According to Mr. Flotte's testimony, he considered certain known factors, that is, the distance from the point of impact to where the train stopped, and the weight of the train. He then applied them to mathematical formulas which included, among other factors, velocity, retarding force, breaking resistance, friction, and an estimate of the time factor before maximum brake pressure is reached in an emergency control application. However, on cross examination it was brought out that Mr. Flotte did not have any particular knowledge of the brake system of the train in question; that he was unfamiliar with the type of brakes on the railway cars; that he had assumed as a factor that the brakes on the cars were designed 60% empty car weight braking force; that he did not know whether the brakes had two shoes to a wheel or more or less; and that he was unfamiliar with the design of the control valve on the braking system of the particular engine. Of even more importance is that fact that his formula did not account for reaction time, which is an important factor in dealing with stopping distance in matters of seconds.
The defendants called as an expert a Mr. Thomas J. Womack, a retired railroad engineer, who concluded that at 20 miles per hour the required stopping distance would be 556 feet, which, when compared to the 610 feet in which the train actually stopped, would indicate only a very slight exceeding of the speed limit.
The Court, however, apparently based its estimate of speed entirely upon the suppositions of Mr. Flotte and completely ignored the testimony of Mr. Womack and of the train crew. With this finding we cannot agree. Mr. Flotte's estimation of speed is based upon too many imponderables and assumptions. It is not our opinion that the plaintiff proved by a preponderance of the evidence the speed of the train was in excess of that set by the orders of the day.
It has already been established by jurisprudence that testimony by a train crew must not be disregarded because they might be biased or interested witnesses. In the case of Leger v. Texas & Pacific Railway Co., La.App., 67 So.2d 775, this Court held as follows:
After concluding that the intersection constituted a blind crossing and the train was being operated at 10 miles per hour in excess of the speed limits adopted by the railroad for the operation of its trains on the day in question, he then stated the legal question presented was whether or not the operation of the train under the circumstances constituted negligence and, if so, whether such negligence was the proximate cause of the fatal collision. The Trial Judge answered this question in the affirmative. He cited the ruling of the Louisiana Supreme Court in the case of Perkins v. T. & N. O. R. R. Co., 243 La. 829, 147 So.2d 646. In that case the Court held the violation by trainmen of speed regulations adopted in the interest of safety to be evidence of negligence provided the excessive speed of the train was a cause in fact of the fatal collision. In that case the Court further held it to be fundamental that the negligence is not actionable unless it is a cause in fact of the harm for which recovery is sought. It need not be the sole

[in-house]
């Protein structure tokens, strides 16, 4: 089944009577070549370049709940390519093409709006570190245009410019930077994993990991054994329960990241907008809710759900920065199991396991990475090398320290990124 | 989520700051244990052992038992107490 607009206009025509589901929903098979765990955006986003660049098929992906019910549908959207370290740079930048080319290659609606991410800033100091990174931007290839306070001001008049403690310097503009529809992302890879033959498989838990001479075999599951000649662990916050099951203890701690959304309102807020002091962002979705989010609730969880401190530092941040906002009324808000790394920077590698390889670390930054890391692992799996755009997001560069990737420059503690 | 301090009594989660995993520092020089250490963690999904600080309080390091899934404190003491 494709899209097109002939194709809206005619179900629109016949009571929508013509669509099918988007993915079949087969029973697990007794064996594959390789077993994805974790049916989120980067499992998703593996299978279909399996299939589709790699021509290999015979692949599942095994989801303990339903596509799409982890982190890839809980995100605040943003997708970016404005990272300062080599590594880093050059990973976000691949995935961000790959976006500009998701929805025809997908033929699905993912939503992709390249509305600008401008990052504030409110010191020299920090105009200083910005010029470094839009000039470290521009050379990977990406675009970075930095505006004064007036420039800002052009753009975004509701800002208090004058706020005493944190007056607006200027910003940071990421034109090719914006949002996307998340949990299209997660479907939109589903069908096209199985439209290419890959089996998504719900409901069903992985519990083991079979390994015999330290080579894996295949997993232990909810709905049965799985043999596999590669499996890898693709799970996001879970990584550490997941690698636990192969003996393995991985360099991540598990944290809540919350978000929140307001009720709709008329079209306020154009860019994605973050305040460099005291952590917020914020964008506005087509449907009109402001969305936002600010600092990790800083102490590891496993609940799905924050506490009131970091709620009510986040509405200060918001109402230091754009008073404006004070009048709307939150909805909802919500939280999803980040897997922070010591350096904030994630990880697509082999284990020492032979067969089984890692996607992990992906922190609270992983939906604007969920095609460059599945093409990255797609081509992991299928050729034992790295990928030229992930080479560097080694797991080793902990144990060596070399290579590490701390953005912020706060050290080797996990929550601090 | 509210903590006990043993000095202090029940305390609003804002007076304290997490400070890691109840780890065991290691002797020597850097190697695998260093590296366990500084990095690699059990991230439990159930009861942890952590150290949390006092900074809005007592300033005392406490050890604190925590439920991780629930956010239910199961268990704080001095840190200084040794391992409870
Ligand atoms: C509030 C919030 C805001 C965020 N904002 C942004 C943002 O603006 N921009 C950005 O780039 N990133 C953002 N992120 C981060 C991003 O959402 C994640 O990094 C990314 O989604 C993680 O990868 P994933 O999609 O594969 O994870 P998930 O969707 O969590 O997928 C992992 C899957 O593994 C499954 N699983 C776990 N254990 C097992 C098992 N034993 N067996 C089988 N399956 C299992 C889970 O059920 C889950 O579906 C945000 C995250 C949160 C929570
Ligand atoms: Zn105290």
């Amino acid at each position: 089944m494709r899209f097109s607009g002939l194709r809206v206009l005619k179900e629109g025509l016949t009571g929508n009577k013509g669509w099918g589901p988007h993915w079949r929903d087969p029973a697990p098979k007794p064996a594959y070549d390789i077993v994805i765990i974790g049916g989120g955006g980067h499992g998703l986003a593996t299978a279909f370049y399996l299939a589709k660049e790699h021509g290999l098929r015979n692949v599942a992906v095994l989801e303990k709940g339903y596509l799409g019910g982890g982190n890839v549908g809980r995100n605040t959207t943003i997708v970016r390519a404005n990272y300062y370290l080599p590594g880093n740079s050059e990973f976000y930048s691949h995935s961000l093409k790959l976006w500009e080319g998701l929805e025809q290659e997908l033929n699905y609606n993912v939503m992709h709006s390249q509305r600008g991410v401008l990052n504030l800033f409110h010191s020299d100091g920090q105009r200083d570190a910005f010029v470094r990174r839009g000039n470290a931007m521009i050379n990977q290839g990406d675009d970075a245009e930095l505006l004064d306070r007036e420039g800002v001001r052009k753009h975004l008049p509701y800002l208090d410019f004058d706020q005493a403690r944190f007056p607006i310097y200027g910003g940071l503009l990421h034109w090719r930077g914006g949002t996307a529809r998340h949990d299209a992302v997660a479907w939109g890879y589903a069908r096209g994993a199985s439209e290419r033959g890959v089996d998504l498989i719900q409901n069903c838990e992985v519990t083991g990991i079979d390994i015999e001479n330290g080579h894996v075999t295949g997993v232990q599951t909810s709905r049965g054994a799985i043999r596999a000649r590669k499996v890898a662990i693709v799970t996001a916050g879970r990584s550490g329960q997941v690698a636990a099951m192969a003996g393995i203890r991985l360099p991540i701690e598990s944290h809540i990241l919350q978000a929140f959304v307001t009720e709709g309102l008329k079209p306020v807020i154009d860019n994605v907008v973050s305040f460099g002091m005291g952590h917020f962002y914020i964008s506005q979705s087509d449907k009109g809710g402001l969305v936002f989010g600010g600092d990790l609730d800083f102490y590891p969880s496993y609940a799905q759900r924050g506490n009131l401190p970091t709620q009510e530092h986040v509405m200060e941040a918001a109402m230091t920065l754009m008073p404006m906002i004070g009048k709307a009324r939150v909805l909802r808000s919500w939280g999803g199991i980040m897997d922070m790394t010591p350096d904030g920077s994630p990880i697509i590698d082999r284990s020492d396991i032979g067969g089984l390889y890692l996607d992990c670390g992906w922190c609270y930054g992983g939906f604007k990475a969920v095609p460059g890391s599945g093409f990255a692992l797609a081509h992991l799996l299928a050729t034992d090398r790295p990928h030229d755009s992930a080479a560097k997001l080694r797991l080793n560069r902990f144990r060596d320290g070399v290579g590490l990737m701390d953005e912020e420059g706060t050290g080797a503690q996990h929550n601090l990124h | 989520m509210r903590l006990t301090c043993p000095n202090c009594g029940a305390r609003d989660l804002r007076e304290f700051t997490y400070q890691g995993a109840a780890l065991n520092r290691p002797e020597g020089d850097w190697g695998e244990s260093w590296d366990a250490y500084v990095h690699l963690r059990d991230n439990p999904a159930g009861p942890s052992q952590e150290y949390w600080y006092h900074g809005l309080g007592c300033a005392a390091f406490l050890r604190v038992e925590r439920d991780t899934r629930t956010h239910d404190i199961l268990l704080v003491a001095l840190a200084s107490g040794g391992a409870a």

In determining whether or not the alleged excessive speed in the present case was in truth a cause in fact, the Trial Court proceeded to attempt to determine the speed of the vehicle and then to determine whether or not the accident would have occurred if the train had been going 20 miles per hour.
The only evidence as to the speed of the vehicle was one estimate made by the fireman to the effect, that in his opinion, the vehicle was proceeding at a speed of 50 miles an hour, and the estimate of Mr. Flotte that it was proceeding at a speed of from three to four and a half miles per hour. In considering the speed of the vehicle, the Trial Judge used the testimony of Mr. Wilson, the fireman. Mr. Wilson testified at one point the car was 60 to 70 feet from the intersection when it was first observed and he was 30 to 40 feet from the intersection at that time, but when it was brought to his attention on cross examination that since the front of the engine was approximately 30 feet from where he was seated a collision with the front of the engine as happened in this case, could not have taken place, Mr. Wilson then stated the car was from 30 to 40 feet from the intersection when he first saw it. It should be pointed out that a close reading of Mr. Wilson's testimony does indicate, despite some variations, that when he first saw the vehicle it was from 30 to 40 feet from the intersection. He was very indefinite as to the location of the train when he first saw the car.